New Delhi: Indian Institute of Technology (IIT), Madras, professor Ashok Jhunjhunwala, who was listed in BusinessWeek’s 50 most powerful Indians this year for the companies he helps incubate, has raised his voice against the IIT faculty’s protests over pay. In an interview, he talks about the freedom at IITs and the road to greater independence. Edited excerpts:
You wrote a letter to the IIT Faculty Federation speaking against the issues they have raised. What about the larger issue of autonomy? IIM Bangalore director Pankaj Chandra talked about autonomy to Mint.
First of all, you have to distinguish between IITs and IIMs (Indian Institutes of Management). IIM-A and B are in a situation where they do not need that much money. They can charge fairly high fees, which IITs cannot. There we have to depend on the government.
Freedom galore: Ashok Jhunjhunwala says compared to the money that IITs get from the government, the Centre’s interference is negligible. Sharp Image / Mint
I have had plenty of conversations with IIT directors. In some issues, government has acted Big Brother with us—in terms of increasing number of students (because of reservations) we were not given much choice. There is some very loose kind of thing on faculty reservations. There are some national-level policy issues on which government will have a say.
I don’t think beyond this government tells IITs anything.
I really think there is significant amount of autonomy. Government gives us money, we have to have salary structure in tune with government pay. MHRD (ministry of human resource development) gives each IIT Rs120-180 crore per year. Compared to the money we get, interference is negligible. How they are run, what is the promotion policy, things are fairly flexible.
The IIT faculty has said that issues of promotion are being dictated.
There are two clauses to the revised salary structure. 10% of faculty—PhDs with no experience—to be taken on contract. Then we regularize them. This is not something that makes a huge difference. It is a guideline, we can promote them early.
Second clause is: Only 40% (of) professors can get a higher salary slot or additional grade pay. This is the creation of some kind of senior professor (level). Only if we begin looking at it can we decide that 40% needs to be changed. (Minister for HRD) Kapil Sibal has very categorically said these are guidelines.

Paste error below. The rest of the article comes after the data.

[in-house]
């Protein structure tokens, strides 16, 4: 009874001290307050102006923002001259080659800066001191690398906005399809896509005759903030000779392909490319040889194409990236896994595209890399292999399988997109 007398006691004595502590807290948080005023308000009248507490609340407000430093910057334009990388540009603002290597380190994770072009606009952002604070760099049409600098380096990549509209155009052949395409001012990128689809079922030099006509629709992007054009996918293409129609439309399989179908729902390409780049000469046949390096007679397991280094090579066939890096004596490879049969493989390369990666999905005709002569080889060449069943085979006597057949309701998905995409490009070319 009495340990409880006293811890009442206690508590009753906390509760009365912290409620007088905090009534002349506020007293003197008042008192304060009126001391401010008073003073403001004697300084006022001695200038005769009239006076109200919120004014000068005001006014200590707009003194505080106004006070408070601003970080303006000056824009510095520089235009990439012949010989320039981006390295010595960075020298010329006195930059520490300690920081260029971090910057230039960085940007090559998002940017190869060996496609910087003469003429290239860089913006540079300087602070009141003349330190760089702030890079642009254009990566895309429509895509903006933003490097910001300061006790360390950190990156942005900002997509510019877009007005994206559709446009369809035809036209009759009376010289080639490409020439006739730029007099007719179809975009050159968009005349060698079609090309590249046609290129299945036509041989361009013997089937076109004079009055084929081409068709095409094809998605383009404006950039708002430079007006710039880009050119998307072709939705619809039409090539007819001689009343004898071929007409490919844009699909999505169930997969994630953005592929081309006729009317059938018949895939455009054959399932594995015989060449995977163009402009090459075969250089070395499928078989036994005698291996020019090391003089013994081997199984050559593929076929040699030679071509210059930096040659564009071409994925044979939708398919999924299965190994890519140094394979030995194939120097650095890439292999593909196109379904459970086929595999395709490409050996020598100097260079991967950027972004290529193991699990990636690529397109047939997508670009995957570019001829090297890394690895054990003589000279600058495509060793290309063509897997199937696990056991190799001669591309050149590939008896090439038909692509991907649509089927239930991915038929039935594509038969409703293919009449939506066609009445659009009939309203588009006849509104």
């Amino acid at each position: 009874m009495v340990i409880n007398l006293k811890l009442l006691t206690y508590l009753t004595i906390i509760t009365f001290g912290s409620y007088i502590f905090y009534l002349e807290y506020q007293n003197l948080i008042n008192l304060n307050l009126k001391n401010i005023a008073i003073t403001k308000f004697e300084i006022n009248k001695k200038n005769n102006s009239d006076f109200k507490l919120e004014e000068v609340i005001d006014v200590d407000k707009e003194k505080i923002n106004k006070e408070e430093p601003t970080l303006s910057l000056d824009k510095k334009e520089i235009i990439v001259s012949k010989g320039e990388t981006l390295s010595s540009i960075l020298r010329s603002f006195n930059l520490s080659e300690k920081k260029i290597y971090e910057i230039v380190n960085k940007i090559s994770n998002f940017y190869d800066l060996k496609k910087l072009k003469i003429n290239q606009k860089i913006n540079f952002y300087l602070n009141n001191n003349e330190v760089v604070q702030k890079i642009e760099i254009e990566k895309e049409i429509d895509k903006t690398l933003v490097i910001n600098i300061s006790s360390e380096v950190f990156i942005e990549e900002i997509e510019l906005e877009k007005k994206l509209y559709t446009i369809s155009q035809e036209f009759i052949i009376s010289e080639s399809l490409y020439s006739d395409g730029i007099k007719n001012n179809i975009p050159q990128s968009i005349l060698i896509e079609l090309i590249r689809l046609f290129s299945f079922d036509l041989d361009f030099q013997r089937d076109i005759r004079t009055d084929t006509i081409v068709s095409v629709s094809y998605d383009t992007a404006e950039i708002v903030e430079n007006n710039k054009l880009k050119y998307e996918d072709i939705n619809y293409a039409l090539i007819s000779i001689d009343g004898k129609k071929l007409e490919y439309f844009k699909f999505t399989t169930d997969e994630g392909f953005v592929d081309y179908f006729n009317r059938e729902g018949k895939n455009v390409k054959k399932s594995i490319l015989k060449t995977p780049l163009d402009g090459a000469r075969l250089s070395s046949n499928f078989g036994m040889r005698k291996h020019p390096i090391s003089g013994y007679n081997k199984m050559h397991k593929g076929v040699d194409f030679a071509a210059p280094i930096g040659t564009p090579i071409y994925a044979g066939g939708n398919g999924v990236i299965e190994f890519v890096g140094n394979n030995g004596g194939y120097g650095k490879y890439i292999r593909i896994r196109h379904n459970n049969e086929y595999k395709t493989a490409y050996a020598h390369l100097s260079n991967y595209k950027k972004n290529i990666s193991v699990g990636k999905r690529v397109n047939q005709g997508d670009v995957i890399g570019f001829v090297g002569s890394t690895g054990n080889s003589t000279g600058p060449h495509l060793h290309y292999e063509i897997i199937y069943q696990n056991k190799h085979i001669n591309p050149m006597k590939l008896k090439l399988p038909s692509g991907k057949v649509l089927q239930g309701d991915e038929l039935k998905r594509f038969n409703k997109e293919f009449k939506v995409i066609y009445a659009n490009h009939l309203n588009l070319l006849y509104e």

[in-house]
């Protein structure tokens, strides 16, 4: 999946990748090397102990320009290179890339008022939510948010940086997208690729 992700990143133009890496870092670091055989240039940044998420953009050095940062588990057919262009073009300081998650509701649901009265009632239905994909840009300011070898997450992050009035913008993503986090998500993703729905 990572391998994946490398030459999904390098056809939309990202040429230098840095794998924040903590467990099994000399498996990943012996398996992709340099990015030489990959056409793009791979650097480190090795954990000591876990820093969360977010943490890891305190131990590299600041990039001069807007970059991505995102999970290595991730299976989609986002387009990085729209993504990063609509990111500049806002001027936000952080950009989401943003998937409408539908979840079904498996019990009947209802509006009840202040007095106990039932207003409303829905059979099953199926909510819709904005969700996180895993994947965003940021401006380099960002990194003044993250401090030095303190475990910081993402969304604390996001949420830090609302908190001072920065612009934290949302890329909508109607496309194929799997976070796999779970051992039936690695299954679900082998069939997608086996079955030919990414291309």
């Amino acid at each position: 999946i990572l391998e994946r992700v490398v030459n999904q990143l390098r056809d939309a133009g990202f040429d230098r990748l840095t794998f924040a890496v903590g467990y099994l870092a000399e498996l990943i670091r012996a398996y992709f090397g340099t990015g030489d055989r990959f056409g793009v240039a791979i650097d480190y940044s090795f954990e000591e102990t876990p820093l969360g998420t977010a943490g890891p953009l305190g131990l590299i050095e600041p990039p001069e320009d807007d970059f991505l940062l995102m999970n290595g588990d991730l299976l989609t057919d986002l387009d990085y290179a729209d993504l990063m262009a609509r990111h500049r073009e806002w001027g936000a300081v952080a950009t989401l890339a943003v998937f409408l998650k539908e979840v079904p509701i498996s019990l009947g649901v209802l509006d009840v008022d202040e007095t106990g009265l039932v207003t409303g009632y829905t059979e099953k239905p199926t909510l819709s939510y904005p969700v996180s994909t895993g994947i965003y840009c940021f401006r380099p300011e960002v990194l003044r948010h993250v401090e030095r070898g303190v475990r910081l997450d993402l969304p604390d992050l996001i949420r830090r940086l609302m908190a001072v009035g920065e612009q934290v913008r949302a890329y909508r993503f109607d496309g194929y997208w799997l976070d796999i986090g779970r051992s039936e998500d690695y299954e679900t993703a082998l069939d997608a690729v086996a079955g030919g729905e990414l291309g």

An additional incentive based on excellence has to be limited. If we let our administration deal with MHRD, it can be resolved.
Can IITs become financially independent?
I don’t think so. I have tried to work it out in terms of fees. Some of the alumni talk big, but no IIT has been able to create that kind of corpus. Unless you are ready to charge Rs5-6 lakh per student in which case there will be a lot of problem. I don’t mind moving in that direction, but it is going to be tough. People are not used to taking this loan and then paying heavily.
We can charge this fees only to undergraduates. Even with this fees, (we will) not even come close to one-third of our budget.
You said IITs enjoy a great amount of freedom.
There is huge autonomy at the faculty level. You are required to teach one-and-a-half hours a day. There are faculty who spend three-four hours a day in office and then go back, and faculty who work 14-16 hours a day. We cannot allow autonomy to be misused, in this whole protest we have been misusing autonomy.
IIT Madras has a beautiful campus, where I have free housing. There is a hospital, which my family can use. There are two schools. My children can go to these schools. Maintainance of the house is free. Five days a month I can build consultancy capability. I am allowed to go on boards of companies and retain board fees. For 60 days a year, I can go abroad on a fellowship. After six years, I can go for a sabbatical for a year, three times in my career. Of course, we have to excel. Industry will give us consultancy only if we excel.
That autonomy is very precious to us. Nobody can force us to do anything.